Wednesday 21st September 2016
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Wall Street rose, as did US Treasuries, as the Federal Reserve began its two-day meeting.
The Federal Open Market Committee is not expected to announce an interest rate increase this time, though Wednesday’s post-meeting press conference by Chair Janet Yellen will be closely watched for hints on when the central bank will do so.
Traders see a 22 percent chance of a Fed hike Wednesday, according to Bloomberg.
"They want to maintain market expectations for a rate hike in case they want to raise rates in December if conditions warrant one," Sam Bullard, a senior economist at Wells Fargo Securities in Charlotte, North Carolina, told Reuters.
Investors are also awaiting a policy decision from the Bank of Japan at the end of its meeting on Wednesday.
"Investors have become more comfortable knowing that a Fed rate hike decision will be put off until future meetings, but there is more uncertainty with what Japan will do," Paul Springmeyer, investment managing director at the Private Client Group, US Bank in Minneapolis, Minnesota, told Reuters.
Wall Street advanced. In 3.04pm trading in New York, the Dow Jones Industrial Average gained 0.3 percent, as did the Nasdaq Composite Index. In 2.49pm trading, the Standard & Poor’s 500 Index increased 0.2 percent.
Treasuries rose, pushing the yield on the benchmark 10-year note three basis points lower to 1.69 percent in New York.
“Investors are seeking affirmation that central banks are going to continue to be somewhat friendly,” Jim Davis, regional investment manager for The Private Client Group of US Bank, told Bloomberg.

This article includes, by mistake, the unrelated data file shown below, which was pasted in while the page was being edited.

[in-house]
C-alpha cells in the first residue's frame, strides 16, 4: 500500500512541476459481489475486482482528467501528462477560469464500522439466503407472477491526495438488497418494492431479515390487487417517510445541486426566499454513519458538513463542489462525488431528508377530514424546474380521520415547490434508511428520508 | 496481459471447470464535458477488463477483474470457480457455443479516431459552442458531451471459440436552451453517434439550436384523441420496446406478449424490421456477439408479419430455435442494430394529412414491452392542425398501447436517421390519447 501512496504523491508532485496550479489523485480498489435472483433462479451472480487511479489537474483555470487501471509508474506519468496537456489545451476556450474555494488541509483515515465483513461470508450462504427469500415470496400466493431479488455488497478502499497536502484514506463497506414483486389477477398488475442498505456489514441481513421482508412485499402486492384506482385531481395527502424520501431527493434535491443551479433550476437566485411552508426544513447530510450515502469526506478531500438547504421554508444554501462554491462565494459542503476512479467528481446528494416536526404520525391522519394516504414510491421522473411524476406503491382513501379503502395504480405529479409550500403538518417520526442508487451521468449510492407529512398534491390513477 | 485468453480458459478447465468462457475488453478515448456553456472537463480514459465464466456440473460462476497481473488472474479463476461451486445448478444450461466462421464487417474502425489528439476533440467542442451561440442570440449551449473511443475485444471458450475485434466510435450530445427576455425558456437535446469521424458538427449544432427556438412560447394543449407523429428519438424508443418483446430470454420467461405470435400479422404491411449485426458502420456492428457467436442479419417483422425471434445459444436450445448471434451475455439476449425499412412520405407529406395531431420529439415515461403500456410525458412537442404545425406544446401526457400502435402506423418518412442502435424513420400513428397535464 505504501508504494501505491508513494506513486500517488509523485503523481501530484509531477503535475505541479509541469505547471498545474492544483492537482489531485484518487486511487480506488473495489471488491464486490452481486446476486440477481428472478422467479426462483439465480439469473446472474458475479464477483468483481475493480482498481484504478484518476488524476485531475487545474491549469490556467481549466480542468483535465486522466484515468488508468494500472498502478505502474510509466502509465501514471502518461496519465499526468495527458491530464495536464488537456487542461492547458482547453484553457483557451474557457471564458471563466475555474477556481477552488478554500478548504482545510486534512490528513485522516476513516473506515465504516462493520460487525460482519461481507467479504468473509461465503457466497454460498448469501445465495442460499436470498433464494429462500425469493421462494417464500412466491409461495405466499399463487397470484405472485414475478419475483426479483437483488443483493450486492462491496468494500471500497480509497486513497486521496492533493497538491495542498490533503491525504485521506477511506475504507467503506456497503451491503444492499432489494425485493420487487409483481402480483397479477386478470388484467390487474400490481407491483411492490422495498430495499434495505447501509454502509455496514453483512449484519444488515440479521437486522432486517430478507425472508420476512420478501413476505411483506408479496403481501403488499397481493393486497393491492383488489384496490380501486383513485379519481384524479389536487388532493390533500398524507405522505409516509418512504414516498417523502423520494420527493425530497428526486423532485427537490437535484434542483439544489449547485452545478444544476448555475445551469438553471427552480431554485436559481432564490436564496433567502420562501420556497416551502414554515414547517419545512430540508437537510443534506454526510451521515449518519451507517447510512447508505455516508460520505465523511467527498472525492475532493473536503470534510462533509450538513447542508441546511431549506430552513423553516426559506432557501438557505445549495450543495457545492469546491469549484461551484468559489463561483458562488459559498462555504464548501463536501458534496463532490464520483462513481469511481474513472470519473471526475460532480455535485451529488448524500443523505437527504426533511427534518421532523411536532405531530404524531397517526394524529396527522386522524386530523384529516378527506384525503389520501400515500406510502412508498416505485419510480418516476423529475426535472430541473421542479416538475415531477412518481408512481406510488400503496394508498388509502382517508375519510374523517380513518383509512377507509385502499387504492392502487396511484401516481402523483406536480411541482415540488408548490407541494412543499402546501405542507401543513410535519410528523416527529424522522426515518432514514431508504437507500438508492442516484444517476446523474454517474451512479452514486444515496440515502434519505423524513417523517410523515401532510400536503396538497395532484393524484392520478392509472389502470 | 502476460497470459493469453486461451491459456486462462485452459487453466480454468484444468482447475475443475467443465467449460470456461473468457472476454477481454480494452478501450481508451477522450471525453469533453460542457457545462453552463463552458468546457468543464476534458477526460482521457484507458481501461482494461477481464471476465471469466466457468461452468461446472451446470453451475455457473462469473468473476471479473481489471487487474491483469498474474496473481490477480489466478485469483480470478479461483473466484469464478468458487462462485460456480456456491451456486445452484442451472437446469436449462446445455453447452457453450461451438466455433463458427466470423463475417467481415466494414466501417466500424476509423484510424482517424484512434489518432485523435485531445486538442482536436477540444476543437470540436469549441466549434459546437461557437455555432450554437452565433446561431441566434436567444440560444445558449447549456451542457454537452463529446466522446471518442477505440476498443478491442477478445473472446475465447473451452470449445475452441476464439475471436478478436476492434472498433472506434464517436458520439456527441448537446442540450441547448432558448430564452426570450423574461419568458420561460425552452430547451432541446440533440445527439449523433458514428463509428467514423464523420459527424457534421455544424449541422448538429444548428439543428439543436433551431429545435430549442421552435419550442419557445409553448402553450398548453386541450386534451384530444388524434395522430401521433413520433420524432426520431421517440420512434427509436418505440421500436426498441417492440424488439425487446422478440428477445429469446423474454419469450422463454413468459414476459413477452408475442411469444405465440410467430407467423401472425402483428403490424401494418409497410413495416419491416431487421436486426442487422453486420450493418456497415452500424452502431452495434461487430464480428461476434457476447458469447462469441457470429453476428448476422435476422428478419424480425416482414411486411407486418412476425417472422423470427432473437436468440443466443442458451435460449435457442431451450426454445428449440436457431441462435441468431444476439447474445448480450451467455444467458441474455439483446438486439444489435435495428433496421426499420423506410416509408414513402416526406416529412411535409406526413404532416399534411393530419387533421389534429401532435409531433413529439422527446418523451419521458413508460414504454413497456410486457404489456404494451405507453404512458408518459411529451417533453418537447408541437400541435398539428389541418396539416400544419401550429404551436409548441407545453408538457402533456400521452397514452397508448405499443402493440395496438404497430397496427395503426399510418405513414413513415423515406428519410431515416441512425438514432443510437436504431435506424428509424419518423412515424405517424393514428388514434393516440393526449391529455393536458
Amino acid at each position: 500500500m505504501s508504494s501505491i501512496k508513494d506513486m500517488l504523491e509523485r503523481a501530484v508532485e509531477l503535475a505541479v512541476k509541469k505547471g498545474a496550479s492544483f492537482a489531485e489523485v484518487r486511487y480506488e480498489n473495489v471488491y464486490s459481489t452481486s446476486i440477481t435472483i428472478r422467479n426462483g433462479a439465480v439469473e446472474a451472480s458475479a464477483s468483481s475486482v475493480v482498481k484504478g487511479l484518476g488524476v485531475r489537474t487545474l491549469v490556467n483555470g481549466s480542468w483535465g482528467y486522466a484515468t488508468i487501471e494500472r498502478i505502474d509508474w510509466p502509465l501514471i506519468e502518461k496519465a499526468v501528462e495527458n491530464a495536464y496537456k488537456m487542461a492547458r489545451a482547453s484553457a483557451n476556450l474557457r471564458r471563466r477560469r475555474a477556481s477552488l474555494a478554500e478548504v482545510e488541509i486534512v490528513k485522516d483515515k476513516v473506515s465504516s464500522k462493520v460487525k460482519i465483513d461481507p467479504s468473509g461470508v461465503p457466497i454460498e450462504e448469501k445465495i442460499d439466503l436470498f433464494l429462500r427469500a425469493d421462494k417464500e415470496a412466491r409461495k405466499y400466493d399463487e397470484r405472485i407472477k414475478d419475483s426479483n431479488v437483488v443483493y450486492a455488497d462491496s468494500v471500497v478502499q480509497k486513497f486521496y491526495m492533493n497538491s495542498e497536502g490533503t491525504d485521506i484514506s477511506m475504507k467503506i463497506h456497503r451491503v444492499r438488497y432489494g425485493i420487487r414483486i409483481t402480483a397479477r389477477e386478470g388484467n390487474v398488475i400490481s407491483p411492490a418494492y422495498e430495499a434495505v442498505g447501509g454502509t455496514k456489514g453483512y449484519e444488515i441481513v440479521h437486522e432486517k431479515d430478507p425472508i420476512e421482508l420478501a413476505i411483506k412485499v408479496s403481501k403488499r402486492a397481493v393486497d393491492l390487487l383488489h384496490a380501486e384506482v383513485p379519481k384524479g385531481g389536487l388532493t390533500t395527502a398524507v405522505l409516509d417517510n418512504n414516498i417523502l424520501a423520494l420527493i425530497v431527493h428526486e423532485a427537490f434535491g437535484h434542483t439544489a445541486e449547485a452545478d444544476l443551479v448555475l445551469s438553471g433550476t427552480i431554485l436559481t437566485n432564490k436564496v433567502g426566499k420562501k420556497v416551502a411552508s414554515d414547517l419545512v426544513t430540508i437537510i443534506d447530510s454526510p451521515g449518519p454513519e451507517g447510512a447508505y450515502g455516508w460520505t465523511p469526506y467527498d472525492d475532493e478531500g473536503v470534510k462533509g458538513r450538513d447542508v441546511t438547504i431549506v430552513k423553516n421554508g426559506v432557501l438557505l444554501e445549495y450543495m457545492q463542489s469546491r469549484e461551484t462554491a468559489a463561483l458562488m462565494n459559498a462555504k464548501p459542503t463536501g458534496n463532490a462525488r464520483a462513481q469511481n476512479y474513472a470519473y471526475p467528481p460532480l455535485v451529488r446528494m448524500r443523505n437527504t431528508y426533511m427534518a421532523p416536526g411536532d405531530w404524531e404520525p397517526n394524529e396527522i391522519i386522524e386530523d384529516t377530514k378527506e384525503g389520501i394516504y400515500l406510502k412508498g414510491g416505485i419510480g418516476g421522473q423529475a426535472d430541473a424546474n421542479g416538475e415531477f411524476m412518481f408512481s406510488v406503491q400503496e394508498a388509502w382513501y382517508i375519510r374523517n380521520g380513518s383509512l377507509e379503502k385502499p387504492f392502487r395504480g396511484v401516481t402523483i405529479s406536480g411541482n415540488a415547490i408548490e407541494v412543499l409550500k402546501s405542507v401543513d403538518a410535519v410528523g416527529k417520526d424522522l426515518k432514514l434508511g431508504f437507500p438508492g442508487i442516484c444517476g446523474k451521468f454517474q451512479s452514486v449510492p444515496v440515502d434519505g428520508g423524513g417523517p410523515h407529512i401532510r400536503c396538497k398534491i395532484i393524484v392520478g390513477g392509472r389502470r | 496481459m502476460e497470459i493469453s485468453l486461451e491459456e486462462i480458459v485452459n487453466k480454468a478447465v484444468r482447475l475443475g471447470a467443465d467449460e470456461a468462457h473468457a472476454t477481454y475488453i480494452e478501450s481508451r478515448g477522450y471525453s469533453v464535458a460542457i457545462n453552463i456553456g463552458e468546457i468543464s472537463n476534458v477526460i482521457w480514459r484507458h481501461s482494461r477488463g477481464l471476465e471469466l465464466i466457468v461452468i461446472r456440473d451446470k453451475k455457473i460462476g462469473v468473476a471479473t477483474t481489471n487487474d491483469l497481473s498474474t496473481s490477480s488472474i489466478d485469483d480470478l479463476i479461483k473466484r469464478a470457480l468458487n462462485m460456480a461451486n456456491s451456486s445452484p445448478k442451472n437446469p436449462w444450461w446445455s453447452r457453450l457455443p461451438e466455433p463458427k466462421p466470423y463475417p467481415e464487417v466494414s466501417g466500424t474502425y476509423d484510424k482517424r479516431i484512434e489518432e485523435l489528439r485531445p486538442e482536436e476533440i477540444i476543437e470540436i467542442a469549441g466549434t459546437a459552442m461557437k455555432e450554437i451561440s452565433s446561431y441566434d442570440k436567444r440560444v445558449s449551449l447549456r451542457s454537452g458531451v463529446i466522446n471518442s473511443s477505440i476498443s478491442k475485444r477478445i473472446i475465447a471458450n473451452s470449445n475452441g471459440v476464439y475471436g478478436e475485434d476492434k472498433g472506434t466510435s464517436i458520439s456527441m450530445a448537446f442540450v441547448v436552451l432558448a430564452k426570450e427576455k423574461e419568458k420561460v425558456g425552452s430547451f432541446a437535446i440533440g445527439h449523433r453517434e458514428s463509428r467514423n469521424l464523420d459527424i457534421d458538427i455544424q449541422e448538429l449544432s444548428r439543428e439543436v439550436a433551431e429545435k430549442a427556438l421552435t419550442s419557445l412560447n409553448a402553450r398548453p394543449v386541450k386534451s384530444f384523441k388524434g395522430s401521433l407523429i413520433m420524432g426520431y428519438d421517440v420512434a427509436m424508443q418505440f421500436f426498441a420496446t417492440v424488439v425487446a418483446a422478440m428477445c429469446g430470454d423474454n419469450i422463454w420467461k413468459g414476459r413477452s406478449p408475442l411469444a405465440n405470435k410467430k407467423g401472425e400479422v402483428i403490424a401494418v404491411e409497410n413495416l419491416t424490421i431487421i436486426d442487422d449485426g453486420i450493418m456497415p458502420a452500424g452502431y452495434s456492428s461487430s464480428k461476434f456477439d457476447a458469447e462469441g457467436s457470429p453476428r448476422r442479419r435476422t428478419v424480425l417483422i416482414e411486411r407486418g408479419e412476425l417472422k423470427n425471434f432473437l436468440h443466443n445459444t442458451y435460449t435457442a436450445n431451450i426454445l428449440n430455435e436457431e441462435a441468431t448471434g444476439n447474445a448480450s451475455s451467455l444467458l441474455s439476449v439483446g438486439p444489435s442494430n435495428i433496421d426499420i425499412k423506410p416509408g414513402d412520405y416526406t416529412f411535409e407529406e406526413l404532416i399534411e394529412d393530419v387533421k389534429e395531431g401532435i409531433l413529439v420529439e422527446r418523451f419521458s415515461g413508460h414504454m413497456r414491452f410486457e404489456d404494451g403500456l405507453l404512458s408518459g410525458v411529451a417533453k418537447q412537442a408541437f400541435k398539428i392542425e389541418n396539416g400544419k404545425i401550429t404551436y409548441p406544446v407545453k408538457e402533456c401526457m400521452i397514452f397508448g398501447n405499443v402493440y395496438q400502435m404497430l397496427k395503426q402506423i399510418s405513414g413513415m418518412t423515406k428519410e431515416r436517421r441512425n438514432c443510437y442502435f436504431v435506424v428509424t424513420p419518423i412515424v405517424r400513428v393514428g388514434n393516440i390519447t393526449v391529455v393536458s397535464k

In the Dow, gains in shares of Merck and those of General Electric, recently trading 1.4 percent and 1.1 higher respectively, outweighed declines in shares of Exxon Mobil and those of DuPont, down 0.9 percent and 0.6 percent respectively.
The US has begun an investigation into how Exxon accounts for the value of its reserves in the wake of the drop in the price of oil the last few years.
The Atlanta Fed said its GDPNow model forecast for the US economy will grow 2.9 percent in the third quarter, down from a 3.0 percent estimate on September 15.
And in the latest economic data, a Commerce Department report showed US housing starts fell more than expected in August, sliding 5.8 percent to a 1.14 million annualised rate.
“It looks like housing is taking a bit of a breather in the short term,” Jacob Oubina, senior US economist at RBC Capital Markets in New York, told Bloomberg. “I don’t think it’s anything to be overly concerned about, but I don’t think housing’s going to be as big a contribution” to growth in the second half of the year, he said.
In Europe, the Stoxx 600 Index ended the session with a decline of 0.1 percent from the previous close. France’s CAC 40 index fell 0.1 percent. Germany’s DAX index rose 0.2 percent, while the UK’s FTSE 100 Index advanced 0.3 percent.
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